16 grandchildren and 3 great-grandchildren were among Scully’s family of eight. He was a member of St. Jude the Apostle Church in Westlake Village, California, and he lived in Thousand Oaks, California. Scully was a second cousin of Mary Freehill, a former Dublin Lord Mayor.

Vin and Sandra, his second wife, were wed for 48 years before Sandra passed away on January 3, 2021, due to amyotrophic lateral sclerosis.


Vin Scully Career

Scully started his career as a student broadcaster and journalist at Fordham University, where he majored in English, after serving in the US Navy for two years. Scully made the decision to leave CBS in order to work as a baseball game announcer for NBC.

Scully was hired by Red Barber, the sports director of the CBS Radio Network, to cover college football. Scully, despite having to broadcast from the stadium roof, dazzled his boss with his coverage of a University of Maryland vs. Boston University football game in November 1949.

Scully joined Barber and Connie Desmond in the radio and television booths for the Brooklyn Dodgers in 1950. Scully moved with the Dodgers to their new stadium beginning with the 1958 season, and he rapidly gained notoriety in Southern California.

The New York Yankees made Scully an offer in 1964 to take over as their primary play-by-play commentator in place of the recently departed Mel Allen. Scully opted to stay with the Dodgers and turn down the offer. He was so well-liked in Los Angeles by 1976 that Dodger fans named him the team’s “most unforgettable personality” throughout its existence.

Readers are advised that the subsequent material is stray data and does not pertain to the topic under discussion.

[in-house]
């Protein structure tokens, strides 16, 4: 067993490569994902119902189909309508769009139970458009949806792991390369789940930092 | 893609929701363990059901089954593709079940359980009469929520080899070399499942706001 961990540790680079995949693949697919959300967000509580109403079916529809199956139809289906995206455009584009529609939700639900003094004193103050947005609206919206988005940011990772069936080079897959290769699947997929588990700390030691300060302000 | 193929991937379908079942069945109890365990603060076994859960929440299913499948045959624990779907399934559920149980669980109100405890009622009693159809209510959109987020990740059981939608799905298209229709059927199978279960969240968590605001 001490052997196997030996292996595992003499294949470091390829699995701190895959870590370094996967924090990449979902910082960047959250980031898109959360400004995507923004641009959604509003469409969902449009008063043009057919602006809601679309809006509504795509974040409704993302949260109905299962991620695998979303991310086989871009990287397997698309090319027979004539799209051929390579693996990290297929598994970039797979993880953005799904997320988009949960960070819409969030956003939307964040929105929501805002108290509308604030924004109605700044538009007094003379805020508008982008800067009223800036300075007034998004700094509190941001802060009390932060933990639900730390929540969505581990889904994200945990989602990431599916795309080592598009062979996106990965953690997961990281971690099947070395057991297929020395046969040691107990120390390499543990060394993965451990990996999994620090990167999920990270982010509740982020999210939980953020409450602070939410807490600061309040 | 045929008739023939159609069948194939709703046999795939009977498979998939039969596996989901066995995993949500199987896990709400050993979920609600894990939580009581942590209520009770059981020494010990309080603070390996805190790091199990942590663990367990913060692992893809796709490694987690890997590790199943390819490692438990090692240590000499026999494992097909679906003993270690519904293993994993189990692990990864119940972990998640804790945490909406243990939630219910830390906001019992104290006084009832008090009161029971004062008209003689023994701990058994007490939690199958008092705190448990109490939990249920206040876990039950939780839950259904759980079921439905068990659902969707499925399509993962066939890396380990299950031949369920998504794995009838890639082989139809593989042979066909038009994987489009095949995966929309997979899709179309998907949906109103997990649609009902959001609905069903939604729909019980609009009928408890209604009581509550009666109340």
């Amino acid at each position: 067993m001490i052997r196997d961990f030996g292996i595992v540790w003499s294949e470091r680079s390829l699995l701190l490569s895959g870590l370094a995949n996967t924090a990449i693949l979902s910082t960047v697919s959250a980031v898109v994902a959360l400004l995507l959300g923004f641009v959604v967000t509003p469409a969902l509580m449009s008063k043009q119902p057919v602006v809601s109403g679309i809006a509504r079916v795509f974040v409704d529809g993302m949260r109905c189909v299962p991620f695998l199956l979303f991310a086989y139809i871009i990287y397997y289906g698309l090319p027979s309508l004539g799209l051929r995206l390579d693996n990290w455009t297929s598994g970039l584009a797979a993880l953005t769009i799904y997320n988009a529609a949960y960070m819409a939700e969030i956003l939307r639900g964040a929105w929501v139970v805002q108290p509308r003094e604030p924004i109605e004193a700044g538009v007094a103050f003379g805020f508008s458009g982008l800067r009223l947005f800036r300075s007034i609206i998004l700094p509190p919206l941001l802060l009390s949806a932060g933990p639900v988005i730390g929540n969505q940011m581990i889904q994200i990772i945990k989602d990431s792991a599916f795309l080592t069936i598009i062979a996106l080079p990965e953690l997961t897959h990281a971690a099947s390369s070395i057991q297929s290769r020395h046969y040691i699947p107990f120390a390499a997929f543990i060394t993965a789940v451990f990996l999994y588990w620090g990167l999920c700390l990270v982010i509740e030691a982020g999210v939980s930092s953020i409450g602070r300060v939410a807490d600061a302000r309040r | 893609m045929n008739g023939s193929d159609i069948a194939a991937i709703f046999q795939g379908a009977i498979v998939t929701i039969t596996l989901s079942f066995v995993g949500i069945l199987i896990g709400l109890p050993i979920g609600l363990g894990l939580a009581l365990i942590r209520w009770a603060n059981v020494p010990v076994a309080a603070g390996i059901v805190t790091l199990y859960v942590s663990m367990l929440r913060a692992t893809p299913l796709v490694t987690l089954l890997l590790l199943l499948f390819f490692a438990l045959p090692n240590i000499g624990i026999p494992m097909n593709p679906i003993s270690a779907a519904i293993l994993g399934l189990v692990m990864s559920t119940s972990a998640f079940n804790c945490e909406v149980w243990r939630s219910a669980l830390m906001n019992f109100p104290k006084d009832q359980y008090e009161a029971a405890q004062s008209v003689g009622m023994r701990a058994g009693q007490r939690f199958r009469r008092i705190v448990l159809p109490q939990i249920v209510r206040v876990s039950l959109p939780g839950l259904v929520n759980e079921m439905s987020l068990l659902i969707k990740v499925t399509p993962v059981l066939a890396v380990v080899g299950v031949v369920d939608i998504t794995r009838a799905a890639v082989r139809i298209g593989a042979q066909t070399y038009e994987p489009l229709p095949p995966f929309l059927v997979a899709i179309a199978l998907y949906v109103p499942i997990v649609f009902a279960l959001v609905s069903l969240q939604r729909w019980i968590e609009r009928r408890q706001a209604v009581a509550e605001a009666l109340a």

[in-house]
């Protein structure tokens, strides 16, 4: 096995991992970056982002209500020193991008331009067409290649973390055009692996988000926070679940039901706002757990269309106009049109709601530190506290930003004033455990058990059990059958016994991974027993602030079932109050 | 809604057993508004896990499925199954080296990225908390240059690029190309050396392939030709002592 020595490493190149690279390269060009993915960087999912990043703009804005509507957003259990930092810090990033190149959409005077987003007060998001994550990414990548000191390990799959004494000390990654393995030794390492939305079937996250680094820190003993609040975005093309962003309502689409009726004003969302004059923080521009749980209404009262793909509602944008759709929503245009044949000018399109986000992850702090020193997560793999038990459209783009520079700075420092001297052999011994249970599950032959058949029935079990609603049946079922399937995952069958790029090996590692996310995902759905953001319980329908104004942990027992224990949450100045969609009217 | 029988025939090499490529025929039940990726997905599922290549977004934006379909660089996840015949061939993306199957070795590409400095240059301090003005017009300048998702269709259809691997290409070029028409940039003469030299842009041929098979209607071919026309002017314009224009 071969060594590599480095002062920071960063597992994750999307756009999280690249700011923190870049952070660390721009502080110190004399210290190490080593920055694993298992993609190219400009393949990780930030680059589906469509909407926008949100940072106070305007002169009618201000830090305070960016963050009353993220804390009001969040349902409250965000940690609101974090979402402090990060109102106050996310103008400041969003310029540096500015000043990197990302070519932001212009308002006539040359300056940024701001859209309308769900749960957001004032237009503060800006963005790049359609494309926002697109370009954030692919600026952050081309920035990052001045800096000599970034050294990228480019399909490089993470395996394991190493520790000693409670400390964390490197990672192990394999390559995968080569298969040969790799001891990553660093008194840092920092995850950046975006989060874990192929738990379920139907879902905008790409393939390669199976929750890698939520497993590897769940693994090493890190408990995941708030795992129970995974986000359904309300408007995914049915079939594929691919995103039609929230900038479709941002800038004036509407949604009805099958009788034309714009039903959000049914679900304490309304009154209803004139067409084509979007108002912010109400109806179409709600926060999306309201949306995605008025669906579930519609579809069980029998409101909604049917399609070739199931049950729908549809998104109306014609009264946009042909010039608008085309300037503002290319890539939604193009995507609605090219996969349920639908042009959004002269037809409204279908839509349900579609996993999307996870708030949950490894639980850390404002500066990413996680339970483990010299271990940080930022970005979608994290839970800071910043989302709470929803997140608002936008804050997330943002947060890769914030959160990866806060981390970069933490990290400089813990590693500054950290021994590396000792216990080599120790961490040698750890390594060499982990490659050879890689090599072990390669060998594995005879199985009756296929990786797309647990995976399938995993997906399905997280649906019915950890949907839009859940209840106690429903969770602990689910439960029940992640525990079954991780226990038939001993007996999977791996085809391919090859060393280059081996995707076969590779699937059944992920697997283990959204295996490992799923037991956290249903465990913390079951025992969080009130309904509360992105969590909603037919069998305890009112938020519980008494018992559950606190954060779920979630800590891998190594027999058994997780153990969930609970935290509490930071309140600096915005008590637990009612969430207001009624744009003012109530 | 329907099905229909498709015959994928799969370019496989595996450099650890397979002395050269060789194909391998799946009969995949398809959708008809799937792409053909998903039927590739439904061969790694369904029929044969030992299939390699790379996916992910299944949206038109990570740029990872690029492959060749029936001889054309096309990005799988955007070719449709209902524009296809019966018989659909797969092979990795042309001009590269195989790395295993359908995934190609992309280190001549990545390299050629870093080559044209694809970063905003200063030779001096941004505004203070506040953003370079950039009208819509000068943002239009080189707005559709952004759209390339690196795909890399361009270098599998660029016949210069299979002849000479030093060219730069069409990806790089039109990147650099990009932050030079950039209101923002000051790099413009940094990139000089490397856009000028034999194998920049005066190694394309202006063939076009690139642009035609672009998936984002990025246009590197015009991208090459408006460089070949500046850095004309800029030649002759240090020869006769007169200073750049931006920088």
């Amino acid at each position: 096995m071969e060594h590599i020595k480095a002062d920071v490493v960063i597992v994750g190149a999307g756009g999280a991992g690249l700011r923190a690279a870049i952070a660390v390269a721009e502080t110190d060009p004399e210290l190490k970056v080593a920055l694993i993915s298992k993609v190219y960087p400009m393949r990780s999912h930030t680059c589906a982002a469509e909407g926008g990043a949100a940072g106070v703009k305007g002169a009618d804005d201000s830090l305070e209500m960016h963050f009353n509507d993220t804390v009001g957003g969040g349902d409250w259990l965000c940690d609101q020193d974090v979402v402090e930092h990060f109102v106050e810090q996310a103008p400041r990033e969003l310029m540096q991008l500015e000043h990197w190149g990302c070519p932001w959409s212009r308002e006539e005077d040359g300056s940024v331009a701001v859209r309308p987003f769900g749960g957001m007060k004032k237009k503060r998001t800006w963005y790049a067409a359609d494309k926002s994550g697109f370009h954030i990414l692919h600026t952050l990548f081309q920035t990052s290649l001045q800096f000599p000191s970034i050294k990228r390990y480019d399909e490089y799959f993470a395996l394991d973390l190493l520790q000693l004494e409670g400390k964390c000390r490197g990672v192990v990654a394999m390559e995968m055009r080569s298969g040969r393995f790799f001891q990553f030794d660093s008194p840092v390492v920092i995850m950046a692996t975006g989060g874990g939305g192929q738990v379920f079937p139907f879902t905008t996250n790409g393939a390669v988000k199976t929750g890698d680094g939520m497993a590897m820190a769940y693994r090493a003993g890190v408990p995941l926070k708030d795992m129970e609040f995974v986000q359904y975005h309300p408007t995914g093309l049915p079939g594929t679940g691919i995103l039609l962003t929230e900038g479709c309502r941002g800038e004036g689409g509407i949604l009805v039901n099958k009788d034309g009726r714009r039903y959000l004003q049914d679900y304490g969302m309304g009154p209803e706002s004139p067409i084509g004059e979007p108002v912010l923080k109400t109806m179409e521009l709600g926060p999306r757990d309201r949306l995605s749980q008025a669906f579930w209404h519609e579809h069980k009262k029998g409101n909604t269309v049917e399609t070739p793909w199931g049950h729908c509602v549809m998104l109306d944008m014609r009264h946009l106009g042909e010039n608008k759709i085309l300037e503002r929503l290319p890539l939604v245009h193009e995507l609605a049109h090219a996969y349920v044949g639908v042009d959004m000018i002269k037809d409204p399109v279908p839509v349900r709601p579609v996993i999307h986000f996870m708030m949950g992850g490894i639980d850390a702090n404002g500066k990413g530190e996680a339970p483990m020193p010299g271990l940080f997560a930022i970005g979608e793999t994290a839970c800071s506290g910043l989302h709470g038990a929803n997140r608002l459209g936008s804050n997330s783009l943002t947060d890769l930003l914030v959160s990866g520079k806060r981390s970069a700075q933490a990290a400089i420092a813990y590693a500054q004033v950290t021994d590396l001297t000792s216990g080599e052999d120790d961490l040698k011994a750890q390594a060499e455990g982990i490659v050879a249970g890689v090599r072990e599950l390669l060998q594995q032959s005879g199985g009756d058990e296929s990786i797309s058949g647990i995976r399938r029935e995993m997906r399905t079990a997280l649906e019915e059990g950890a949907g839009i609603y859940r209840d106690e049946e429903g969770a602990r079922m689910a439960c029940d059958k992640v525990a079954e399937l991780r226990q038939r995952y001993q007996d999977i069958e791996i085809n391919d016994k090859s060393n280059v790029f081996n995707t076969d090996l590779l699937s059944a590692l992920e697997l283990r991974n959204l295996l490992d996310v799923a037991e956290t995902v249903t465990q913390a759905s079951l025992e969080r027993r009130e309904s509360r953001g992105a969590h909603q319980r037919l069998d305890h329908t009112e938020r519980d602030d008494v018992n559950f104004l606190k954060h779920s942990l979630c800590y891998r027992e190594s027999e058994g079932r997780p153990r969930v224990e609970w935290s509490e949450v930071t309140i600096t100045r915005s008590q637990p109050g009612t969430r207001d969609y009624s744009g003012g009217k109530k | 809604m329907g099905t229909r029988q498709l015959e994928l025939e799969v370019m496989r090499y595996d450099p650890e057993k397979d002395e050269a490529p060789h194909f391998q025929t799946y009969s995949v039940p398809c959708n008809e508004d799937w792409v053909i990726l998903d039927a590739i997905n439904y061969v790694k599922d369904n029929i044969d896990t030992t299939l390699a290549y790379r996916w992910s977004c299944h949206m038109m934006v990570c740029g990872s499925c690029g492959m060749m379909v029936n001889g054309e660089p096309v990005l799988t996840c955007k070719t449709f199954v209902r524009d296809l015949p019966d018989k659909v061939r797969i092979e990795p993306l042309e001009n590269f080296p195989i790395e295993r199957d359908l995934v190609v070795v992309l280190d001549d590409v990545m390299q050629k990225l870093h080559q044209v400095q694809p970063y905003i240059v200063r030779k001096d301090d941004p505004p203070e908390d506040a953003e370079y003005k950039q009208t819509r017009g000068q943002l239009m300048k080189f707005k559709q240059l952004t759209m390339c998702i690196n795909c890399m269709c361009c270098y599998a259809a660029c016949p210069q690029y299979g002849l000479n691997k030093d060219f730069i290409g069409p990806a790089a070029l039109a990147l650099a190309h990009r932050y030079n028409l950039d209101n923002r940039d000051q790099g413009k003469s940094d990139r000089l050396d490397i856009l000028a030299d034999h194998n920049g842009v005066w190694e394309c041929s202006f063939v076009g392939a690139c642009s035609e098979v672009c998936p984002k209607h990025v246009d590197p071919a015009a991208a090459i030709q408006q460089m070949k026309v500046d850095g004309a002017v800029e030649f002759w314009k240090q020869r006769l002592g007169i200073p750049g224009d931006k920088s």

Curt Gowdy called each game for the first half of the 1966 World Series before turning over the microphone to Vin Scully in Los Angeles.

On September 25, 2016, Scully aired his farewell live broadcast from Dodger Stadium.

Scully called over 100 games per season as of his final season in 2016 for both SportsNet LA and flagship radio station KLAC. In each of his appearances, the first three innings were shown simultaneously, while the final three innings were broadcast exclusively for the TV audience.


Vin Scully’s Life after retirement

Scully made the decision to retire from broadcasting on January 31, 2016, and his final game as a member of the team was the October 2 finale against San Francisco.

The Dodgers paid tribute to Scully’s career before their home game against the Rockies on September 23. There was also a pre-game ceremony. Sandy Koufax, Clayton Kershaw, Mayor Eric Garcetti, the team’s Spanish play-by-play man Jaime Jarrn, Kevin Costner, and Scully himself all gave statements during the celebration.

Instead of only the first three innings, Scully’s analysis for his final game was broadcast in its full on radio. He said a prayer and delivered a parting message after the game:

you and I have been friends for a long time, but I know in my heart that I’ve always needed you more than you’ve ever needed me, and I’ll miss our time together more than I can say. But you know what? There will be a new day and eventually a new year. And when the upcoming winter gives way to spring, rest assured, once again it will be “time for Dodger baseball.” So this is Vin Scully wishing you a very pleasant good afternoon, wherever you may be.